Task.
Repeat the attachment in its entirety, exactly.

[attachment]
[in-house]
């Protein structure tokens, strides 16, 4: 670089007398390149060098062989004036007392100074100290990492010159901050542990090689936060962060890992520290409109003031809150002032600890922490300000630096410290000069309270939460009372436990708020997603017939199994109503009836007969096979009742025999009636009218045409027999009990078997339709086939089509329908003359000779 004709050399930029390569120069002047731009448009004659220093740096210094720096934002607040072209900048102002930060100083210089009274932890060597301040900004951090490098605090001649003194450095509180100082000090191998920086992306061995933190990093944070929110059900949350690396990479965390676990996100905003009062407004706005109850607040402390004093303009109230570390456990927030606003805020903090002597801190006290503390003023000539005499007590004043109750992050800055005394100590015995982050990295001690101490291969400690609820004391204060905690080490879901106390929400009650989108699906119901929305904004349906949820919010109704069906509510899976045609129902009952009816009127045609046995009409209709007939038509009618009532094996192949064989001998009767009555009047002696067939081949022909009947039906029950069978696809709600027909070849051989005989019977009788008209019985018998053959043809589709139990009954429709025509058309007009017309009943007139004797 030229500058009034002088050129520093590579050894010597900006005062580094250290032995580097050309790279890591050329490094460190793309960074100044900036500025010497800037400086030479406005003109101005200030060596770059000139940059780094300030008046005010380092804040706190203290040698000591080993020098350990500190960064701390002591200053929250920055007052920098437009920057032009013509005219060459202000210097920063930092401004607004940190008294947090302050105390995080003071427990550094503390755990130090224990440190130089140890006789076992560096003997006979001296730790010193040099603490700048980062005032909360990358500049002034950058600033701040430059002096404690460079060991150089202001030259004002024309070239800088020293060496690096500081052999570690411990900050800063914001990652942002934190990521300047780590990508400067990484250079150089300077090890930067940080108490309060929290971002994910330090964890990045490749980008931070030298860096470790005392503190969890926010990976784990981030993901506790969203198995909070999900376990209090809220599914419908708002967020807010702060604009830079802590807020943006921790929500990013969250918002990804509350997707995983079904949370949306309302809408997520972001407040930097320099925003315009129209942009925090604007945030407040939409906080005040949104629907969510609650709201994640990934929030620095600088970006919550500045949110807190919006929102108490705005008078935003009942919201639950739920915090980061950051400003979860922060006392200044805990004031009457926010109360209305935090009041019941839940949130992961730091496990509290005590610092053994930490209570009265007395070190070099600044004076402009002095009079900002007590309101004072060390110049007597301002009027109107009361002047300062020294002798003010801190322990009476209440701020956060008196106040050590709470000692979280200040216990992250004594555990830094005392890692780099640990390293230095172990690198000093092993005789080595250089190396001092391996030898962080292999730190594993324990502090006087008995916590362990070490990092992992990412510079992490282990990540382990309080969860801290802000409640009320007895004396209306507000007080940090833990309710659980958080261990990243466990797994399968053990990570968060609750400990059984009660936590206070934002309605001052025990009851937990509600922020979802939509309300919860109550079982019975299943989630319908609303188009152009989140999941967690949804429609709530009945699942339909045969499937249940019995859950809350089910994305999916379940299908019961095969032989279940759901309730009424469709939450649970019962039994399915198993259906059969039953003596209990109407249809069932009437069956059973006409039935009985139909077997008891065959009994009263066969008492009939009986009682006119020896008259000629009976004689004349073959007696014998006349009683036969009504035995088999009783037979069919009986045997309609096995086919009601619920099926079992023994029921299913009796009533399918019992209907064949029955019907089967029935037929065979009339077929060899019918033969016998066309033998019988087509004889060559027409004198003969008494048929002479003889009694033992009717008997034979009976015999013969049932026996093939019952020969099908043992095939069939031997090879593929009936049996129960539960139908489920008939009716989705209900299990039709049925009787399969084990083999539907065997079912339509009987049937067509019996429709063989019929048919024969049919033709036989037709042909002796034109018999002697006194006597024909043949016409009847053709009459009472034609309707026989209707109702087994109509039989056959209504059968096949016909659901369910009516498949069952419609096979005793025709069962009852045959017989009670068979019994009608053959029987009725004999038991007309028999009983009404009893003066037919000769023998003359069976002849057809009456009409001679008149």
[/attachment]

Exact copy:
[in-house]
């Protein structure tokens, strides 16, 4: 670089007398390149060098062989004036007392100074100290990492010159901050542990090689936060962060890992520290409109003031809150002032600890922490300000630096410290000069309270939460009372436990708020997603017939199994109503009836007969096979009742025999009636009218045409027999009990078997339709086939089509329908003359000779 004709050399930029390569120069002047731009448009004659220093740096210094720096934002607040072209900048102002930060100083210089009274932890060597301040900004951090490098605090001649003194450095509180100082000090191998920086992306061995933190990093944070929110059900949350690396990479965390676990996100905003009062407004706005109850607040402390004093303009109230570390456990927030606003805020903090002597801190006290503390003023000539005499007590004043109750992050800055005394100590015995982050990295001690101490291969400690609820004391204060905690080490879901106390929400009650989108699906119901929305904004349906949820919010109704069906509510899976045609129902009952009816009127045609046995009409209709007939038509009618009532094996192949064989001998009767009555009047002696067939081949022909009947039906029950069978696809709600027909070849051989005989019977009788008209019985018998053959043809589709139990009954429709025509058309007009017309009943007139004797 030229500058009034002088050129520093590579050894010597900006005062580094250290032995580097050309790279890591050329490094460190793309960074100044900036500025010497800037400086030479406005003109101005200030060596770059000139940059780094300030008046005010380092804040706190203290040698000591080993020098350990500190960064701390002591200053929250920055007052920098437009920057032009013509005219060459202000210097920063930092401004607004940190008294947090302050105390995080003071427990550094503390755990130090224990440190130089140890006789076992560096003997006979001296730790010193040099603490700048980062005032909360990358500049002034950058600033701040430059002096404690460079060991150089202001030259004002024309070239800088020293060496690096500081052999570690411990900050800063914001990652942002934190990521300047780590990508400067990484250079150089300077090890930067940080108490309060929290971002994910330090964890990045490749980008931070030298860096470790005392503190969890926010990976784990981030993901506790969203198995909070999900376990209090809220599914419908708002967020807010702060604009830079802590807020943006921790929500990013969250918002990804509350997707995983079904949370949306309302809408997520972001407040930097320099925003315009129209942009925090604007945030407040939409906080005040949104629907969510609650709201994640990934929030620095600088970006919550500045949110807190919006929102108490705005008078935003009942919201639950739920915090980061950051400003979860922060006392200044805990004031009457926010109360209305935090009041019941839940949130992961730091496990509290005590610092053994930490209570009265007395070190070099600044004076402009002095009079900002007590309101004072060390110049007597301002009027109107009361002047300062020294002798003010801190322990009476209440701020956060008196106040050590709470000692979280200040216990992250004594555990830094005392890692780099640990390293230095172990690198000093092993005789080595250089190396001092391996030898962080292999730190594993324990502090006087008995916590362990070490990092992992990412510079992490282990990540382990309080969860801290802000409640009320007895004396209306507000007080940090833990309710659980958080261990990243466990797994399968053990990570968060609750400990059984009660936590206070934002309605001052025990009851937990509600922020979802939509309300919860109550079982019975299943989630319908609303188009152009989140999941967690949804429609709530009945699942339909045969499937249940019995859950809350089910994305999916379940299908019961095969032989279940759901309730009424469709939450649970019962039994399915198993259906059969039953003596209990109407249809069932009437069956059973006409039935009985139909077997008891065959009994009263066969008492009939009986009682006119020896008259000629009976004689004349073959007696014998006349009683036969009504035995088999009783037979069919009986045997309609096995086919009601619920099926079992023994029921299913009796009533399918019992209907064949029955019907089967029935037929065979009339077929060899019918033969016998066309033998019988087509004889060559027409004198003969008494048929002479003889009694033992009717008997034979009976015999013969049932026996093939019952020969099908043992095939069939031997090879593929009936049996129960539960139908489920008939009716989705209900299990039709049925009787399969084990083999539907065997079912339509009987049937067509019996429709063989019929048919024969049919033709036989037709042909002796034109018999002697006194006597024909043949016409009847053709009459009472034609309707026989209707109702087994109509039989056959209504059968096949016909659901369910009516498949069952419609096979005793025709069962009852045959017989009670068979019994009608053959029987009725004999038991007309028999009983009404009893003066037919000769023998003359069976002849057809009456009409001679008149």